France: Macron says Europe must be ready for war if it wants peace

Paris: French President Emmanuel Macron said this week that Europe should prepare for war if it wants peace, calling President Vladimir Putin’s Russia an adversary that would not stop in Ukraine if it defeated Kyiv’s troops in the two-year-old conflict.

Mr Macron caused controversy in February after he said he could not rule out the deployment of ground troops in Ukraine in the future, with many leaders distancing themselves from that remark while others, especially in Eastern Europe, expressed support.

“If Russia wins this war, Europe’s credibility will be reduced to zero,” Mr Macron said in a television interview mostly directed at a domestic audience, after French opposition leaders criticised his comments as bellicose.

“If war spreads to Europe, Russia would be to blame,” he added. “But if we decided to be weak, if we decided today that we would not respond, it would be choosing defeat already. And I don’t want that.

“Our security is at stake in Ukraine,” he added.

He said it was important for Europe not to draw red lines, which would signal weakness to the Kremlin and encourage it to push on with its invasion of Ukraine.

He refused to give details on what a deployment to Ukraine might look like.

“I don’t want to do so. I want Russia to stop this war and retreat from its positions and allow peace,” he said. “I’m not going to give visibility to someone who is not giving me any. This is a question for President Putin.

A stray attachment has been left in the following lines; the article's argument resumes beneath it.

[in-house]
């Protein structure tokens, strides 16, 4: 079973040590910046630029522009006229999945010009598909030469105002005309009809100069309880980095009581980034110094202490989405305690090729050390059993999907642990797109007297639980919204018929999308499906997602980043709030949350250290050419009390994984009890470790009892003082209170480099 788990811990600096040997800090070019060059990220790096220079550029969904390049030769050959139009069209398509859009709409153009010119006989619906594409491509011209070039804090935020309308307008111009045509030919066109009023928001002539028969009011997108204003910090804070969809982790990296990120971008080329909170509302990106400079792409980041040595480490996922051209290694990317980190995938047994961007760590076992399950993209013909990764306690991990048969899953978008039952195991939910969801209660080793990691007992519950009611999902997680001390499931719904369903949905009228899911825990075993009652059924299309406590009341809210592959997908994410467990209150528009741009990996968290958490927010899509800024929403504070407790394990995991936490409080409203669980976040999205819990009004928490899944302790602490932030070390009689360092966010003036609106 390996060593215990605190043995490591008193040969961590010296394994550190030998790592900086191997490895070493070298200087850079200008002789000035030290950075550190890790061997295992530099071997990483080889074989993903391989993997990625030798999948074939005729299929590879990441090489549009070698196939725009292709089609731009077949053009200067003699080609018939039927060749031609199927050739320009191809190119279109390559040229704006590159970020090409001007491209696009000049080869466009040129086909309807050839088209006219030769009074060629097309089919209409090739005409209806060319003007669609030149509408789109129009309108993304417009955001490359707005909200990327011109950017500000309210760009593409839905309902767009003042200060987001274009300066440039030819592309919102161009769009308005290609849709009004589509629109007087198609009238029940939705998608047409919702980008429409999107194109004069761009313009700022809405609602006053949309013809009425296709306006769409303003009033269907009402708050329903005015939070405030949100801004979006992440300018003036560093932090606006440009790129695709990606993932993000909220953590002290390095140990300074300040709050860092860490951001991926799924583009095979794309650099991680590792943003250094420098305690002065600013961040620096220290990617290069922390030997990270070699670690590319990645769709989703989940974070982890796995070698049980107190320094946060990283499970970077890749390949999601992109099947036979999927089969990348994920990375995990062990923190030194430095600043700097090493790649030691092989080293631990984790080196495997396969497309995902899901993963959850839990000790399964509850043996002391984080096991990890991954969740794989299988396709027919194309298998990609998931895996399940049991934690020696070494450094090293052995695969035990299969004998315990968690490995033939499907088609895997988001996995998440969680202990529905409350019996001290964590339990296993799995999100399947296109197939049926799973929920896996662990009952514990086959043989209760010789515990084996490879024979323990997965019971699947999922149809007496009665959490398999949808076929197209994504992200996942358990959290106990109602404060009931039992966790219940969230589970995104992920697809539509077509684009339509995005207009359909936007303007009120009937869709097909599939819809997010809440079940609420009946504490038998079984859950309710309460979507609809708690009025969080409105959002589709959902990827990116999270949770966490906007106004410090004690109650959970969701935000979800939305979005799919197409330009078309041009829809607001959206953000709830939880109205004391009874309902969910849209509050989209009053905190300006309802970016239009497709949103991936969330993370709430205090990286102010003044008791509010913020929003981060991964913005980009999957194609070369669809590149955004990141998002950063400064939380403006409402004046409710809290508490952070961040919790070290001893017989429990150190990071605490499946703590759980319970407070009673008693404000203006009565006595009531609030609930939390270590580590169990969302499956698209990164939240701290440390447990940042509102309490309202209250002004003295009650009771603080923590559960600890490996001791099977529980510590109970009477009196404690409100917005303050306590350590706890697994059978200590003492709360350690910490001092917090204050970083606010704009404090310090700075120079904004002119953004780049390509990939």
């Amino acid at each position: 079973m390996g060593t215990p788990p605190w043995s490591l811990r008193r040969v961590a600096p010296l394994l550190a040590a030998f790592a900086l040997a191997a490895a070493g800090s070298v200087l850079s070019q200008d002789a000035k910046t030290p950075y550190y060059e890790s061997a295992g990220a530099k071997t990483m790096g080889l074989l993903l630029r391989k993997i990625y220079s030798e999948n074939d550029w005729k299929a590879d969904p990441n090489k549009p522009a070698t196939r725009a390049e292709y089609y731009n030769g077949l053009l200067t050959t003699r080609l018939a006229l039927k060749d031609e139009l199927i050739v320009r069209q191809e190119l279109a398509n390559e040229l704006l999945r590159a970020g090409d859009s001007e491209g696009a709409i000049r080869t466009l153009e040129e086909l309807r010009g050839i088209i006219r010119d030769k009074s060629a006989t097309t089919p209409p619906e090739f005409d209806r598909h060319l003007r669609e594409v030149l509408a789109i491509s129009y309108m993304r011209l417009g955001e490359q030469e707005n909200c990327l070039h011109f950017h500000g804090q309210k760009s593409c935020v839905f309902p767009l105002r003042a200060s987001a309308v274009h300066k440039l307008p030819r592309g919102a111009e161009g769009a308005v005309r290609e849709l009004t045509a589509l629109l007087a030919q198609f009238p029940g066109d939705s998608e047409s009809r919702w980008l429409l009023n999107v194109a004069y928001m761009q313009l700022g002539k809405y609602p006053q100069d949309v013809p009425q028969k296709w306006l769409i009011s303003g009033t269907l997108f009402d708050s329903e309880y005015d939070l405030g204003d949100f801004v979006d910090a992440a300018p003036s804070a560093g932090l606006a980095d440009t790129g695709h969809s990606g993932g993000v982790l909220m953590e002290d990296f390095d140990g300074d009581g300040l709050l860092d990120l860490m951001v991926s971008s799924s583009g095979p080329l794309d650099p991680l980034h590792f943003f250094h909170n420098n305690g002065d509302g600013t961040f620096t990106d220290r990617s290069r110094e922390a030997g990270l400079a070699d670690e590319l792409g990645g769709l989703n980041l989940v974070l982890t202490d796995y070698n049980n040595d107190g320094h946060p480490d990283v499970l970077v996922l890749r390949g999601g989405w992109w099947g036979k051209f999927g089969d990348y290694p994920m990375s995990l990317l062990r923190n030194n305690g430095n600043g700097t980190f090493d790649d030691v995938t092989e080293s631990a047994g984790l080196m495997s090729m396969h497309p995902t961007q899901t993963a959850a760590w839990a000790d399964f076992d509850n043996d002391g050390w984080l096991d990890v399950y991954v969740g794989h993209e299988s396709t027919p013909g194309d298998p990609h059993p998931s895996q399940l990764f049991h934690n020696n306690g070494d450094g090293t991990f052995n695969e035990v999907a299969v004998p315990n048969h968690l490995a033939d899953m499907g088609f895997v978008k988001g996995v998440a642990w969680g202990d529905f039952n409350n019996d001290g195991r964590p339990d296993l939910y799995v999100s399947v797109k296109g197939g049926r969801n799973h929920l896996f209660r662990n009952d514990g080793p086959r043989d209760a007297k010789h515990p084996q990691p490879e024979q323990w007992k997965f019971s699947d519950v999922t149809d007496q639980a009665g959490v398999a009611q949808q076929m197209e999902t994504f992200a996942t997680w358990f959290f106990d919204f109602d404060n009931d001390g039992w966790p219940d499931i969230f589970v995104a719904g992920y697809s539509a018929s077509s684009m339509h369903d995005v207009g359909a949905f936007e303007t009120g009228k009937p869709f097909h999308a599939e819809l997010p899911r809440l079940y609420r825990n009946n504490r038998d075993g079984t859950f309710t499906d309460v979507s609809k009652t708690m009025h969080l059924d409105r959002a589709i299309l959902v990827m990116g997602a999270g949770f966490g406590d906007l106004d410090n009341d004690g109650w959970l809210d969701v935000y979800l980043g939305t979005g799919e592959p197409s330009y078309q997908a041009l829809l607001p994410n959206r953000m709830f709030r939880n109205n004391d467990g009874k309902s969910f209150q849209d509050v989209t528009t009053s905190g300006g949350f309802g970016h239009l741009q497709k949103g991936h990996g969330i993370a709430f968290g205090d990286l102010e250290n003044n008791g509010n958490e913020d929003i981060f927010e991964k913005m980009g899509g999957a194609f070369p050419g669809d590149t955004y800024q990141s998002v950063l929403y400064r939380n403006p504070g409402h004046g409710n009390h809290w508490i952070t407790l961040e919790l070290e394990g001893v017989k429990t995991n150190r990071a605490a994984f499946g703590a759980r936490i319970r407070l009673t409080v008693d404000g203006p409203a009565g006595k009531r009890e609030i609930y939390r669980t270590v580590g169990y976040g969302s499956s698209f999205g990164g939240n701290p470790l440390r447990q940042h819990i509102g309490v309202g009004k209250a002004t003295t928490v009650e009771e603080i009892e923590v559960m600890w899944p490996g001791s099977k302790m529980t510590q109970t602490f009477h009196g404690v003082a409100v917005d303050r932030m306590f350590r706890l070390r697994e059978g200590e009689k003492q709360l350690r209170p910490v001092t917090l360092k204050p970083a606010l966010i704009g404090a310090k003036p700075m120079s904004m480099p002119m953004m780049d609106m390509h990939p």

“I have reasons not to be precise,” he said.

He said France would never initiate an offensive against Russia, and that Paris was not at war with Moscow, despite the fact that Russia had launched aggressive attacks against French interests in and outside France.

“The Kremlin regime is an adversary,” he said, declining to call Russia an enemy.

He also said Mr Putin making threats about nuclear strikes was “not appropriate”.

Mr Macron said Ukraine was in a “difficult” situation on the ground and that stronger support from allies was necessary.

“Peace does not mean the capitulation of Ukraine,” he said. “Wanting peace does not mean defeat. Wanting peace does not mean dropping Ukraine.”

He also said he hoped that the time would come one day to negotiate peace with a Russian president, “whoever it might be”, for the first time envisaging the possibility of President Putin no longer being in charge in Russia.

Mr Macron added that he had not cancelled a planned visit to Ukraine for security reasons. “That’s what Russia said. You shouldn’t believe them,” he said.